Hong Kong Journal of Nephrology

Volume 4 Number 2, 2002

Role of macrophages in tuberculous peritonitis: longitudinal follow-up of 16 continuous ambulatory peritoneal dialysis patients

Kai-Ming CHOW, Wai-Shan WONG, Viola Chi-Ying CHOW, Teresa Yuk-Hwa WONG, Natalie Pui-Ha CHAN, Philip Kam-Tao LI

Objective: Mycobacterium tuberculosis is an intracellular pathogen susceptible to macrophage action, which also has an important role in peritoneal defense. To explore the peritoneal host defense mechanism and inflammatory process, we longitudinally followed up 16 cases of continuous ambulatory peritoneal dialysis complicated by tuberculous peritonitis over the past 9 years in Prince of Wales Hospital.

Methods: Serial peritoneal fluid cell population was monitored in 16 end-stage renal disease patients with tuberculous peritonitis.

Results: The mean age of the participants was 53 ± 15 years with a mean peritoneal dialysis duration of 34 months. Peritoneal fluid lymphocytosis was not evident and their population contributed to 10% ± 7%, 10% ± 6%, and 9% ± 8% of all leukocytes on day 1, 10, and 20 after peritonitis, respectively. Of the 16 patients, six had either failed to resume peritoneal dialysis or died of tuberculous peritonitis, and they were defined as the failure group. Compared with the success group, referring to those who could pursue peritoneal dialysis, the peritoneal fluid macrophage cell count percentage was lower in the failure group. Twenty days after tuberculous peritonitis, the peritoneal fluid macrophage cell count proportion in success and failure groups was 45% ± 11% and 10% ± 10%, respectively (p=0.021). However, polymorphonuclear leukocytes were more abundant in failure groups as early as 3 days after peritonitis, 93% ± 3% versus 44% ± 12% in the success group (p=0.003).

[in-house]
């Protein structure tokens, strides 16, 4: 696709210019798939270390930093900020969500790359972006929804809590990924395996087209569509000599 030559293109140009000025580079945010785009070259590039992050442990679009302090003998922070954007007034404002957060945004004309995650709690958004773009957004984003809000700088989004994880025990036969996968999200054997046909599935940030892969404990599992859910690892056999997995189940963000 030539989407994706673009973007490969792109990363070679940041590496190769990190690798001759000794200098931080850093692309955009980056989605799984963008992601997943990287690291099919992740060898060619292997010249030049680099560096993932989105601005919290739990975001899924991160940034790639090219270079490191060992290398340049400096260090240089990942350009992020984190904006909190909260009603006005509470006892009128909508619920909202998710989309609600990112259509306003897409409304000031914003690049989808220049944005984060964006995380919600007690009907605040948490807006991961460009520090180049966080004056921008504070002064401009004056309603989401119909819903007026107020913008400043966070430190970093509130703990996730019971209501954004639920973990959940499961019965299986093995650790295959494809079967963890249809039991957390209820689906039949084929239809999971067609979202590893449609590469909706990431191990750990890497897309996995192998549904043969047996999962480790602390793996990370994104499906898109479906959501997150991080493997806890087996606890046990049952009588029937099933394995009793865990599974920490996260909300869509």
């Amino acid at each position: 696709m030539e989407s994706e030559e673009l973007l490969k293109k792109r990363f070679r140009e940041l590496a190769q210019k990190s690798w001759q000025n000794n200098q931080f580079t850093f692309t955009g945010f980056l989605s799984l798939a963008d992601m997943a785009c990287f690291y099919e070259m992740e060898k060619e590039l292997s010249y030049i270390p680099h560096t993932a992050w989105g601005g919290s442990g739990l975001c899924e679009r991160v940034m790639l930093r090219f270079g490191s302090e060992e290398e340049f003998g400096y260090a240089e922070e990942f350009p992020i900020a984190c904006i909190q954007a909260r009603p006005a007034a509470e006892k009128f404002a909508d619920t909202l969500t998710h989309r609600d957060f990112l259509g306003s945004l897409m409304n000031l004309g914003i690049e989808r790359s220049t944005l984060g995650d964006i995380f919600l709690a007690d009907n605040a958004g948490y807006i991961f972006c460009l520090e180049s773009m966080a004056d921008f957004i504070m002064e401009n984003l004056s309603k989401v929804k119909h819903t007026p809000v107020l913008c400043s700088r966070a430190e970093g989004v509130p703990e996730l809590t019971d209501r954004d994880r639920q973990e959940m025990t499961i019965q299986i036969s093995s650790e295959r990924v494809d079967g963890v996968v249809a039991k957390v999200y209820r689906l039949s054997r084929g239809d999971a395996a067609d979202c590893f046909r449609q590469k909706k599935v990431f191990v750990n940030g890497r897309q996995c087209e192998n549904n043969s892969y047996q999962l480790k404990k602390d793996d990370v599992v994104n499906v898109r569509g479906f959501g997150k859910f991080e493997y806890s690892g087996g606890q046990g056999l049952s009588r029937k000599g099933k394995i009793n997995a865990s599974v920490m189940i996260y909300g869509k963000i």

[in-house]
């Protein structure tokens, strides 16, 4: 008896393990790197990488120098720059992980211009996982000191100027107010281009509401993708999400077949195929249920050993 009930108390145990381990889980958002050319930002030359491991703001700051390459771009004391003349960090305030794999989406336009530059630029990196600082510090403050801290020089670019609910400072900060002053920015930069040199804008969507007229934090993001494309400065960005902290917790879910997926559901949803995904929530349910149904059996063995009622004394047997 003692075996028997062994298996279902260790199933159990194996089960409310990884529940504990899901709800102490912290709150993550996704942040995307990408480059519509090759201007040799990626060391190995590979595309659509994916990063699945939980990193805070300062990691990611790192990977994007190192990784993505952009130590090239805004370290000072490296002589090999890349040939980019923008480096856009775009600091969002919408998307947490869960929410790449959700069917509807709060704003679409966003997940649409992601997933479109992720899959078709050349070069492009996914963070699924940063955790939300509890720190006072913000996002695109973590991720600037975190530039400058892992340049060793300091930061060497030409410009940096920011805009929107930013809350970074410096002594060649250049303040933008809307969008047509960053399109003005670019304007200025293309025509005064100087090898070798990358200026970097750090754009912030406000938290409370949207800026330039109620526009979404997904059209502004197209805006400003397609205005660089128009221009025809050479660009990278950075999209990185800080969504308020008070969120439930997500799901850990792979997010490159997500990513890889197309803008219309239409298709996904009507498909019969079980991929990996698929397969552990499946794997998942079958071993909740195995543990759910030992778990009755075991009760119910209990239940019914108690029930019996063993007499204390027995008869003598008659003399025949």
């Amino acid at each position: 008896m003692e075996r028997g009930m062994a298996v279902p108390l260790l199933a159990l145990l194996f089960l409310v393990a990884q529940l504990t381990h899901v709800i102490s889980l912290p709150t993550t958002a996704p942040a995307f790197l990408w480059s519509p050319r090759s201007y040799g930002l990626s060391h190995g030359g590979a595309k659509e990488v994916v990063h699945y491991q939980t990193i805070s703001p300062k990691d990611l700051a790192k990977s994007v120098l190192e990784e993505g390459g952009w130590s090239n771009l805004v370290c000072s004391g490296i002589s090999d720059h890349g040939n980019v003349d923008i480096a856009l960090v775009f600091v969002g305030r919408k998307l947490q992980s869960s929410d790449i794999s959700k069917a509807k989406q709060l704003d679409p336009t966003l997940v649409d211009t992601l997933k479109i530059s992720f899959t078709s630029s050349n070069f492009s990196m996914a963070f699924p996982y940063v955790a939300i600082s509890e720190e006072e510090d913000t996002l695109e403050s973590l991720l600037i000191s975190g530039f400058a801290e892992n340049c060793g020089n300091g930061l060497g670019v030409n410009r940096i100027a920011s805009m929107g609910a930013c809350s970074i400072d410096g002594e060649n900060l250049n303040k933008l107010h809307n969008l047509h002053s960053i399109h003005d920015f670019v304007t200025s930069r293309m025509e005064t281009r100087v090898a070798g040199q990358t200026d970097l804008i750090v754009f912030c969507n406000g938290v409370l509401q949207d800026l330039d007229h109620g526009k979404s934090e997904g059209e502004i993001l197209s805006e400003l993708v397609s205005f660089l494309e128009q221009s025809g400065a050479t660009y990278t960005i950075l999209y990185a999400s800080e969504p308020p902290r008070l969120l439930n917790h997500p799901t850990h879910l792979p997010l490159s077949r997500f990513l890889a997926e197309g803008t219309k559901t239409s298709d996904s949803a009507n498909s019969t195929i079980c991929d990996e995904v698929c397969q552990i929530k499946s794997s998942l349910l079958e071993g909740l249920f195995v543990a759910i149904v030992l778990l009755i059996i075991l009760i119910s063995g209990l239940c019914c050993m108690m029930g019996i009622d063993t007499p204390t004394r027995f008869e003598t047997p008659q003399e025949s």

Conclusion: Data in this study support the hypothesis that macrophages represent an important defense mechanism of the peritoneal cavity against mycobacterial infection and possibly the major peritoneal inflammatory process. (Hong Kong J Nephrol 2002;4(2):90-94)

Key words: Leukocytes, Macrophage activation, Mycobacterium tuberculosis, Peritoneal dialysis/continuous ambulatory, Phagocytosis

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